A new review of the effectiveness of red light therapy, or red light therapy box, in reducing signs and symptoms of depression and improving quality of life has been published in the Journal of Health Psychology.
Researchers from City University of Hong Kong compiled the evidence from 11 randomized trials across three different trials to determine whether or not red light therapy could improve symptoms of depression. Of the total included trials, six have enough data to conclude the effects of red light therapy on depression.
The effect of red light therapy on depression symptoms was found to be significant, and the researchers indicated that it may be a viable option for patients with mild to moderate depression. The researchers also said that red light therapy may be useful in treating depression when other treatments have failed.
“Depressive symptoms can be very difficult to treat, especially in patients with chronic mental illness. However, patients may still need to use treatment options that can be started quickly, and carried out regularly to stay better. Treatment options, such as selective serotonin reuptake inhibitors (SSRIs) or electroconvulsive therapy, can take several weeks to see results.
“If the patient does not respond to these treatments, another intervention such as red light therapy may be helpful. The findings of our review suggest that red light therapy may be a potential alternative to traditional treatments for depression and this should be evaluated in future clinical trials,” said Dr. Dingyuan Li, lead author of the study, in a press release.
Red light therapy
Red light therapy is a type of light therapy used in light therapy. Red light is similar to UV light, which has been shown to be an effective treatment for dark reactive skin disorders such as vitiligo, psoriasis and acne. Red light therapy, however, differs from UV light, as red light does not have the harmful effects associated with UV exposure.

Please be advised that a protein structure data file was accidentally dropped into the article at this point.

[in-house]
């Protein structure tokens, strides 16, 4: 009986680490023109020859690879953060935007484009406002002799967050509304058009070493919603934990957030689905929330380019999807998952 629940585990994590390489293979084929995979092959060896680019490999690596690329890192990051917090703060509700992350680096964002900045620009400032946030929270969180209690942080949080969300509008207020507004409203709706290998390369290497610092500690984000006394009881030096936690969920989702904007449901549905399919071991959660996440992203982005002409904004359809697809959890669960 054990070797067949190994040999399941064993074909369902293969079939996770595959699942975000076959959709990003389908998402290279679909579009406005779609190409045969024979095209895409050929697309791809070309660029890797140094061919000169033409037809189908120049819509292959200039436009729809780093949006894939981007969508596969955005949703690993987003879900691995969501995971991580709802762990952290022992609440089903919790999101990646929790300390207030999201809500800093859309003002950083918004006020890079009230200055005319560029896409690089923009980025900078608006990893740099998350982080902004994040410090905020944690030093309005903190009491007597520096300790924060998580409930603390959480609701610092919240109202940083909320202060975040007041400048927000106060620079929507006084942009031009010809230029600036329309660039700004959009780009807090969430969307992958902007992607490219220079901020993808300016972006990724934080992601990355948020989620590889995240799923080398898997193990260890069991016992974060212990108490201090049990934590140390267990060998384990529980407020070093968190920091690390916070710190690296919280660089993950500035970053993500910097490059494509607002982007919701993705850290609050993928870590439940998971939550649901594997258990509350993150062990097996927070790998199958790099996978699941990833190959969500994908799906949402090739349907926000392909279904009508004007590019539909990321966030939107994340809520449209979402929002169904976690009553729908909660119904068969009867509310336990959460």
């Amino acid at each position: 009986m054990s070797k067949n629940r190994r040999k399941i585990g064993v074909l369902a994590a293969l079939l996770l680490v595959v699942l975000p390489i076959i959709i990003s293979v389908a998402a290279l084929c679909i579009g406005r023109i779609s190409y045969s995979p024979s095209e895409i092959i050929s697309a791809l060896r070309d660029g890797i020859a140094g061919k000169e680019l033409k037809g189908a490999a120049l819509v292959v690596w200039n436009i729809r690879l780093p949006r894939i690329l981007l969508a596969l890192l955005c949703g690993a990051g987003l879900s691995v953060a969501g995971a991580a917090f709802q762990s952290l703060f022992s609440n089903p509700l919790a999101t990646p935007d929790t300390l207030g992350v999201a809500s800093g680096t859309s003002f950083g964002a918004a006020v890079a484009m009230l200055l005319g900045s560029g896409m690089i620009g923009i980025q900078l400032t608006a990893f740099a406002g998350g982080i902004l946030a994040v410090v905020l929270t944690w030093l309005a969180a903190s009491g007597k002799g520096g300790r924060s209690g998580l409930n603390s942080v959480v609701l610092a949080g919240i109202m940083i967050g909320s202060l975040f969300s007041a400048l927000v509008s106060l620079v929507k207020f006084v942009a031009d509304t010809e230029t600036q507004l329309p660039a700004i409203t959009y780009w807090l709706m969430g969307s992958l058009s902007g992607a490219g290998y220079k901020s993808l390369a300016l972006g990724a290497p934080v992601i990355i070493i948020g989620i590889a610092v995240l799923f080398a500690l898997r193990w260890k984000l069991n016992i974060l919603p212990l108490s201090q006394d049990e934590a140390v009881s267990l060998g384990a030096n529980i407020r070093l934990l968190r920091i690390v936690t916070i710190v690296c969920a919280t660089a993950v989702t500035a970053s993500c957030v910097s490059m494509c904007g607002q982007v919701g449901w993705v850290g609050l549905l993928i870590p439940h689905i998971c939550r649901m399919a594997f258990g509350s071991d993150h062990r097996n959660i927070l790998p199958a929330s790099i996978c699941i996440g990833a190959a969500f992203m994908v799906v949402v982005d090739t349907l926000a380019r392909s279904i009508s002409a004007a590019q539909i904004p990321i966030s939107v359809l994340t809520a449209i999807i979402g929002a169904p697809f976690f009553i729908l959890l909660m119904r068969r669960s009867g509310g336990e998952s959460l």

Red light therapy has also been used as a treatment for seasonal affective disorder (SAD), in which patients experience symptoms similar to depression during the winter months.
Light therapy boxes are currently available online and at physical locations in the U.S. However, the scientific evidence for the effectiveness of light therapy for SAD is not as abundant as for depression.
In the study, Li and his team concluded that the evidence on red light therapy for depression is more relevant than for SAD, but further clinical trials should be done to examine its effectiveness for SAD, especially because both depression and SAD share some of the same underlying pathophysiological mechanisms.
Meanwhile, clinical psychologist Virginia Strong from Loyola University Chicago said that red light therapy appears to be a promising intervention that can improve quality of life, but there is no research to support it for treating depression.
“I would caution against anyone going and getting a red light box. The research is very limited and there’s not a lot of high quality evidence that it’s going to benefit most people,” Strong said in a BBC report.
Due to the limited research on red light therapy and its effectiveness, Strong explained that it is unlikely that the therapy will become a part of the conventional treatment for depression in the future.
As always, please note that the content of this article is only for educational and informational purposes and should not be relied on for medical advice.